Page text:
The layers of a thin, sac-like structure called the pericardium surrounds your heart and protects its function. When the pericardium becomes injured or affected by infection or disease, fluid can build up between its delicate layers. This condition is called pericardial effusion. Fluid around the heart puts a strain on this organ’s ability to pump blood efficiently.
This condition can have serious complications, including death, if it isn’t treated. Here, we’ll cover the causes, symptoms, and treatments for fluid buildup around your heart.
Serious medical condition
Your best chance at successfully treating fluid around the heart is getting an early diagnosis. Speak to a doctor if you’re concerned that you may have pericardial effusion.
The causes of fluid around your heart can vary widely.
This condition refers to inflammation of the pericardium — the thin sac that surrounds your heart. It often occurs after you’ve had a respiratory infection. The
There are several different types of pericarditis:
Staphylococcus, pneumococcus, streptococcus, and other kinds of bacteria can enter the fluid that surrounds the pericardium and cause bacterial pericarditis.
Viral pericarditis can be a complication of a viral infection in your body. Gastrointestinal viruses and HIV can cause this kind of pericarditis.
Idiopathic pericarditis refers to pericarditis with no cause that doctors can determine.
Congestive heart failure
Nearly 5 million Americans live with congestive heart failure. This condition occurs when your heart isn’t pumping blood efficiently. It can lead to fluid around your heart and other complications.
Injury or trauma
An injury or trauma can puncture the pericardium or injure your heart itself, causing fluid to build up around your heart.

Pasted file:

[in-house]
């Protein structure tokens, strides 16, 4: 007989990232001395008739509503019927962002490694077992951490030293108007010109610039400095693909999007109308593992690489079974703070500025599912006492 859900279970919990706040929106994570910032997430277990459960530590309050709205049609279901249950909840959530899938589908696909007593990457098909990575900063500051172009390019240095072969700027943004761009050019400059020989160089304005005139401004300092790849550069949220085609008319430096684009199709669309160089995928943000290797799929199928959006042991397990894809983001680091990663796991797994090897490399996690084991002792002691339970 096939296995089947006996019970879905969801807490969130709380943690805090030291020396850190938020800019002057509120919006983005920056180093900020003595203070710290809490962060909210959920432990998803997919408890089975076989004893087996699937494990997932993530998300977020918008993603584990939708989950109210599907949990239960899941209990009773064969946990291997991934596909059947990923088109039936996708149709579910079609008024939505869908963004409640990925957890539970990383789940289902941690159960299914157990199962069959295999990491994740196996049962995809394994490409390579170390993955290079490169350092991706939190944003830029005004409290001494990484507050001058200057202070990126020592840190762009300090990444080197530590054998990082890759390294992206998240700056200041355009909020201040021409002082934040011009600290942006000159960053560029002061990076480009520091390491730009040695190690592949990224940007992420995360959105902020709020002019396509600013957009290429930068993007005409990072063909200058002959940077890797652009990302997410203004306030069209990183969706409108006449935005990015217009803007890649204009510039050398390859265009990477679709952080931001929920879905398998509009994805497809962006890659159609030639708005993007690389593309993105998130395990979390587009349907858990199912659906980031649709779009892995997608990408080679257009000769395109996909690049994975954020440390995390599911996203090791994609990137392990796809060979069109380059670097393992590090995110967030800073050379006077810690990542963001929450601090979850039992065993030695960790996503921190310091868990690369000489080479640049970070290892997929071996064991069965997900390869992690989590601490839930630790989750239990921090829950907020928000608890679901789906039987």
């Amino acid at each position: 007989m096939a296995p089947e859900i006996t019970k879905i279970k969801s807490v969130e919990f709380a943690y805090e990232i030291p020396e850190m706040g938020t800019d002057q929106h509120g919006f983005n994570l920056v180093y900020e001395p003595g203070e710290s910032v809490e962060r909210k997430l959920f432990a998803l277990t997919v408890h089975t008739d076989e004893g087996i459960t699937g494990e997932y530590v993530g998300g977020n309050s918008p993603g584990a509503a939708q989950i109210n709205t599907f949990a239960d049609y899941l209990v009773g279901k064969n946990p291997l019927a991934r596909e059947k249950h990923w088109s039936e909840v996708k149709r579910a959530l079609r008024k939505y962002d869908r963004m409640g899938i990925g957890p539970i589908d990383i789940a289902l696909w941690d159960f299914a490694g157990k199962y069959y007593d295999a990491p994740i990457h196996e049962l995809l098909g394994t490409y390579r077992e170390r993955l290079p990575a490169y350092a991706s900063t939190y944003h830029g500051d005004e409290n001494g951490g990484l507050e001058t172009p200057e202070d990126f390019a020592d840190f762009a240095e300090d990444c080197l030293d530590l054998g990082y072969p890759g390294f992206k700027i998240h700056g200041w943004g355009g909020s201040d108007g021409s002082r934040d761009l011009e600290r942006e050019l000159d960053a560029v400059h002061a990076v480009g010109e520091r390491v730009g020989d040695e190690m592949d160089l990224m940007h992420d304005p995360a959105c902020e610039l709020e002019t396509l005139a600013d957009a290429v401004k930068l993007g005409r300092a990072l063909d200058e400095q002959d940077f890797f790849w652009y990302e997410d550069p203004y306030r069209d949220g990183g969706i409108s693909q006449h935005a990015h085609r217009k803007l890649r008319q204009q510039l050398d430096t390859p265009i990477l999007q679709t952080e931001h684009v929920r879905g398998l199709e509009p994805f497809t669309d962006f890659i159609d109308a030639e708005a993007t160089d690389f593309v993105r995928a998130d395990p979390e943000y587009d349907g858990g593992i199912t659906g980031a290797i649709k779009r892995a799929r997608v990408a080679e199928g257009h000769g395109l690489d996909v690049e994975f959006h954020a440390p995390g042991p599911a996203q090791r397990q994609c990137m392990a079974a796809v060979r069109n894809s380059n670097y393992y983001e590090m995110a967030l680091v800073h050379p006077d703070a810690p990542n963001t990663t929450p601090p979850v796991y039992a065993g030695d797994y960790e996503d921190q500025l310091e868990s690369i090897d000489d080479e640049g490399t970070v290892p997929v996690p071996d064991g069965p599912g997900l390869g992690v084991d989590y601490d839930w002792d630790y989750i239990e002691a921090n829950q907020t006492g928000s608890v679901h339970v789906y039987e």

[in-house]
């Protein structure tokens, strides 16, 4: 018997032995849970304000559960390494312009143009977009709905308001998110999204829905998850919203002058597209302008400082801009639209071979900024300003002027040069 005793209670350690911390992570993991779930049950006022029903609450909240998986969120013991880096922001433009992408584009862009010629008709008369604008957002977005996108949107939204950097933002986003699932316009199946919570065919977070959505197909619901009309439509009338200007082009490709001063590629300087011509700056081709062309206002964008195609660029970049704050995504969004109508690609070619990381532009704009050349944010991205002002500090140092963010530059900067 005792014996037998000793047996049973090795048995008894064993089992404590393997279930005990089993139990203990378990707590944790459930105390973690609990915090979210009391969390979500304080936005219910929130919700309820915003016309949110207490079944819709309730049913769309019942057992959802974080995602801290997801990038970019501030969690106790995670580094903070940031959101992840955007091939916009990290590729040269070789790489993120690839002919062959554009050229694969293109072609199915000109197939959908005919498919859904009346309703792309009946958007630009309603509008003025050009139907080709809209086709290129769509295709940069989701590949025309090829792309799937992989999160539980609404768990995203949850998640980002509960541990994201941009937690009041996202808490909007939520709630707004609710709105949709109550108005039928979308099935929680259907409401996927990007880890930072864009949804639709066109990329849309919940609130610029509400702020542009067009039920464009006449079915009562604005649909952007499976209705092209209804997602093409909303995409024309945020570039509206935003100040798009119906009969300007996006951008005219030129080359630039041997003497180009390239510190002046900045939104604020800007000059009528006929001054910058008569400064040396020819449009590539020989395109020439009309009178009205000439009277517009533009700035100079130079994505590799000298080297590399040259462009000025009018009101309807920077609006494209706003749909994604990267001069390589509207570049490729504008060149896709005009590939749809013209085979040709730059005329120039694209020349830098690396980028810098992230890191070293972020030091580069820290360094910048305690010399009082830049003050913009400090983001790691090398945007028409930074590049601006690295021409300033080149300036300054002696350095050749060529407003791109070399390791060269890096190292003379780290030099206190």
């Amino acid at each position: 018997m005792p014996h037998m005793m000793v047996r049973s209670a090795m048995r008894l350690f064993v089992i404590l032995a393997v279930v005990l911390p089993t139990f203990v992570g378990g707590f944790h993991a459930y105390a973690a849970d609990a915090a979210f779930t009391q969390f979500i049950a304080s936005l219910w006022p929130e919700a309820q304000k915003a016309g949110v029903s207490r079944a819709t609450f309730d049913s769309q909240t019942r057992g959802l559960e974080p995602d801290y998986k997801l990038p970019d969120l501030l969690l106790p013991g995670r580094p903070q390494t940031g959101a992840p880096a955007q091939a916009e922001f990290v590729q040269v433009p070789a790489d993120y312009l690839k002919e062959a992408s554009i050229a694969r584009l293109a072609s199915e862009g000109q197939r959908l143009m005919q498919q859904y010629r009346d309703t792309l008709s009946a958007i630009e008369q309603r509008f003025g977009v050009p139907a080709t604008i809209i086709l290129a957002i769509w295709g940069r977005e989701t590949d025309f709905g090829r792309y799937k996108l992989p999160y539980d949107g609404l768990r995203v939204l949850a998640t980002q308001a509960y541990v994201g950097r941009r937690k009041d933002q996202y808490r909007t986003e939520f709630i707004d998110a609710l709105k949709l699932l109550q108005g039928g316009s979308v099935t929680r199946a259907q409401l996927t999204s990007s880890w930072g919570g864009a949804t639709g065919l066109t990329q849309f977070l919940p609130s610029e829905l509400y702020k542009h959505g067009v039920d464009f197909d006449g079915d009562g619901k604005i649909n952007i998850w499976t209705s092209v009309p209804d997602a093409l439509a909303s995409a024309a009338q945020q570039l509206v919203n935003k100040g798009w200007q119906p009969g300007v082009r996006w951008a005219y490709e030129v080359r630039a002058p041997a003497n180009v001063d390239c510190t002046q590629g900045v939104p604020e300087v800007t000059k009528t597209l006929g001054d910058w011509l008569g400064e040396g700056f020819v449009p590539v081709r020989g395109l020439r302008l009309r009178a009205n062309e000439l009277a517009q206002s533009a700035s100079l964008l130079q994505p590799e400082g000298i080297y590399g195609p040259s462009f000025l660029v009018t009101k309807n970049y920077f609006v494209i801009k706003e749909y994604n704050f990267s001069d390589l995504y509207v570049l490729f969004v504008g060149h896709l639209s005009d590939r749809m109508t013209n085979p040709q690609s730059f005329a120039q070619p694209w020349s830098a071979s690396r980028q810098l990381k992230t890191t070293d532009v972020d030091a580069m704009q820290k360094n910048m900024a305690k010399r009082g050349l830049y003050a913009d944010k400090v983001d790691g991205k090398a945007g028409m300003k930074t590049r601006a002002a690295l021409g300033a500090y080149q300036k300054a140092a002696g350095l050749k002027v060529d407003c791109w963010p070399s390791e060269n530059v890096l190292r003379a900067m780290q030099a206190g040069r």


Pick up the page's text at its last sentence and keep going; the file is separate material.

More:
Cancer or cancer treatment
Certain cancers can cause a pericardial effusion. Lung cancer, breast cancer, melanoma, and lymphoma can cause fluid to build up around your heart.
In some cases, the chemotherapy drugs doxorubicin (Adriamycin) and cyclophosphamide (Cytoxan) can cause a pericardial effusion. This complication is
A heart attack can lead to your pericardium being inflamed. This inflammation can cause fluid around your heart.
Kidney failure with uremia can lead to your heart having trouble pumping blood. For some people, this results in pericardial effusion.
Fluid around your lungs is called a pleural effusion. There are some conditions that can lead to fluid around your heart and your lungs, as well. These include:
- congestive heart failure
- a chest cold or pneumonia
- organ failure
- trauma or injury
You may have fluid around your heart and not have any signs or symptoms. If you are able to notice symptoms, they may include:
- chest pain
- a feeling of “fullness” in your chest
- discomfort when you lie down
- shortness of breath (dyspnea)
- difficulty breathing
If a doctor suspects that you have fluid around your heart, you’ll be tested before you receive a diagnosis. Tests you might need to diagnose this condition include:
- chest X-ray
If your doctor diagnoses fluid around your heart, they may need to remove some of the fluid to test it for infection or cancer.
Treating fluid around the heart will depend on the underlying cause, as well as your age and your general health.
If your symptoms aren’t severe and you’re in stable condition, you may be given antibiotics to treat an infection, aspirin (Bufferin) to numb discomfort, or both. If the fluid around your lungs is related to inflammation, you may also be given nonsteroidal anti-inflammatory drugs (NSAIDs) like ibuprofen (Advil).
If fluid around your heart continues to build up, the pericardium can put so much pressure on your heart that it becomes dangerous. In these cases, your doctor may recommend draining the fluid through a catheter inserted into your chest or open-heart surgery to repair your pericardium and your heart.
Fluid around the heart has many causes. Some of these causes put your health at a higher risk than others. Once your doctor has determined you have this condition, they will help you make decisions about treatment.
Depending on your age, your symptoms, and your general health, you may be able to manage this condition with over-the-counter or prescription medication while you wait for the fluid to be absorbed into your body.
In some cases, more drastic action — like draining the fluid or open-heart surgery — become necessary. Your best chance at successfully treating this condition is getting an early diagnosis. Speak to a doctor if you’re concerned that you may have fluid around your heart.